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Red Wings achieve lofty Cup expectations

6/14/2002

DETROIT (AP) -- The Detroit Red Wings and coach Scotty Bowman won
the Stanley Cup they were supposed to win, then came the surprise --
Bowman upstaged his players by skating off into retirement.

Bowman, who always had the last word in an unparalleled coaching
career, carried the trophy as he glided around the ice in a victory
lap after the Red Wings beat Carolina 3-1 on Thursday night in Game 5
of the Stanley Cup finals.

It was a night for firsts -- and lasts. The Red Wings won their
10th Stanley Cup in a season they dominated from start to finish,
Bowman won his record ninth title, and future Hall of Famers
Dominik Hasek and Luc Robitaille each won their first championship.

On the night of his ninth title, Bowman acted like the No. 1 star,
accepting the Cup from captain Steve Yzerman, a role usually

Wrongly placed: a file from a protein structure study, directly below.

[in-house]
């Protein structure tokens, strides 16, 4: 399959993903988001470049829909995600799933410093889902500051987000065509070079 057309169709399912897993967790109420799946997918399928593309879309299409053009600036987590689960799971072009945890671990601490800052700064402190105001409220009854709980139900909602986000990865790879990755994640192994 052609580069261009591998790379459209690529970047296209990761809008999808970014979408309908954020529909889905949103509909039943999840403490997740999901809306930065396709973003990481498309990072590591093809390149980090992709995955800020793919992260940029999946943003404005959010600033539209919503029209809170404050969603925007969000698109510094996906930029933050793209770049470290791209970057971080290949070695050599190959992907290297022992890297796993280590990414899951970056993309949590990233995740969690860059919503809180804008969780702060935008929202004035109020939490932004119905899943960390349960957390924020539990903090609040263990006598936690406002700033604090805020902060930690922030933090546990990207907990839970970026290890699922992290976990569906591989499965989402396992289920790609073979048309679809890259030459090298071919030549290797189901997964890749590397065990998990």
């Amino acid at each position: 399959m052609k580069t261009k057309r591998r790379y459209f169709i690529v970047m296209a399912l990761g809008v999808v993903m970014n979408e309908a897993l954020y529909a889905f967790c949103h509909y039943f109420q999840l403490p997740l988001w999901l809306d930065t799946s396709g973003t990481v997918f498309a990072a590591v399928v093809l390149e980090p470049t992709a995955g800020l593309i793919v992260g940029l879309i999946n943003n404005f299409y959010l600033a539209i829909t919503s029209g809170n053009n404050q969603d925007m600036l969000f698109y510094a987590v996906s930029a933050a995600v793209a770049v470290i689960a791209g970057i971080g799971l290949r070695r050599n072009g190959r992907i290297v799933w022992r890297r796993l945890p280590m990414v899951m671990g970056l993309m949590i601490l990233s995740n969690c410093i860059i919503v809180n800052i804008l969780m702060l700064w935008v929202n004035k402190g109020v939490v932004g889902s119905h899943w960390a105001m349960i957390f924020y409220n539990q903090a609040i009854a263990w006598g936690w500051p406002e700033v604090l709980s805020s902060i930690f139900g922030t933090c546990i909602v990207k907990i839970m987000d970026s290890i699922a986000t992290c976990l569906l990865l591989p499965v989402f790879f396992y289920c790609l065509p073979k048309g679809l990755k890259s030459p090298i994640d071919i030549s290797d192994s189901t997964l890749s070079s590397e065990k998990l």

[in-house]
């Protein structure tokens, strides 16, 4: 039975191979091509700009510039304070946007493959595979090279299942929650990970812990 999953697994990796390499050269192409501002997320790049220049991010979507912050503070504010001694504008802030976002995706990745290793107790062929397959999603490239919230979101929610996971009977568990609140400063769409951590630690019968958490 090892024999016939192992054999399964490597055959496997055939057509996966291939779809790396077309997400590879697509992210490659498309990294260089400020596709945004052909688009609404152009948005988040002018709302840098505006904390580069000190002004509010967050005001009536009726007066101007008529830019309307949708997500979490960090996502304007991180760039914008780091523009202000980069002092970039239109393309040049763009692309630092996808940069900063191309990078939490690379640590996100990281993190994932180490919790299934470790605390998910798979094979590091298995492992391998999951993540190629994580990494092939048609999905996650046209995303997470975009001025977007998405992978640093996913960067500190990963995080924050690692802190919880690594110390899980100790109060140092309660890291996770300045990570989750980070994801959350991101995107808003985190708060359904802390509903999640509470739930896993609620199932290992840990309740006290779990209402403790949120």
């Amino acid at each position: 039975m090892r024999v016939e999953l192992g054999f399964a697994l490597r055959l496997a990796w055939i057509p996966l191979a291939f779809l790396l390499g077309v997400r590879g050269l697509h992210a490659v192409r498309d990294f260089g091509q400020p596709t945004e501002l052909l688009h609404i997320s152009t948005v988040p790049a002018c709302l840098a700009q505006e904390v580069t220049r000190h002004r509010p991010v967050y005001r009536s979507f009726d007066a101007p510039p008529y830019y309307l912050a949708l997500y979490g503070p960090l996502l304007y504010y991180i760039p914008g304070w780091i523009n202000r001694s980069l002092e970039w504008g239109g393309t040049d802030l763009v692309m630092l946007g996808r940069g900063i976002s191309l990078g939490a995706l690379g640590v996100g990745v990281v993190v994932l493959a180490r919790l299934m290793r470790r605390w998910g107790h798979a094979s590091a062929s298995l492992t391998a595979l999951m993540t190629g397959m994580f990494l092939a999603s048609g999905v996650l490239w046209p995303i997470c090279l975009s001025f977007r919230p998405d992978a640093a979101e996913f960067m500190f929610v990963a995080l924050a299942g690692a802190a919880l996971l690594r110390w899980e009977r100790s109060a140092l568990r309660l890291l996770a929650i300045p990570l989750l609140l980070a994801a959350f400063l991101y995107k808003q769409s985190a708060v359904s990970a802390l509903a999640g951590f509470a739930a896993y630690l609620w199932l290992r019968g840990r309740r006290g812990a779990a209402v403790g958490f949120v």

reserved for the star of stars. It was the same role Ray Bourque
filled last year when, capping a 22-year career with his first
Stanley Cup, he accepted it from Colorado captain Joe Sakic and
hoisted it high in the air.

"It's my last game as a coach. I've been thinking about it,''
he said, making the announcement even before NHL commissioner Gary
Bettman presented the Red Wings with the Cup. "I made up my mind
at the Olympic break.''

Bowman took off his blue sport coat before accepting the Cup
from Yzerman, then -- wearing a gray sweater and a huge smile -- took
his turn before handing it off to a just-as-happy Hasek.

It was uncertain which surprised the Red Wings more: to see the
68-year-old Bowman skating with them as red and white confetti fell
from above, or to see the no-nonsense, jut-jawed coach smiling.

"It's time to go,'' said Bowman, who will stay with the team as
a consultant. "I just told my wife 10 minutes ago. I'm not an old
man, but it's time to go. I never knew before, but I felt this year
that this was it. I'm so happy that I was able to go out with a
winning team.''

Bowman also skated with the Cup after winning the first of his
three titles with Detroit in 1997. He also won five with Montreal
and one with Pittsburgh.

"I wanted to do it again,'' Bowman said. "I enjoy being with
the guys. ... That's what I'm thinking about. The guys who hadn't
won.''

Igor Larionov, at 41 one of the surprise stars of the series,
said, "It's sad, it's truly sad. He's one of the greatest coaches
ever.''

Hasek, one of the game's best goalies ever but never a Cup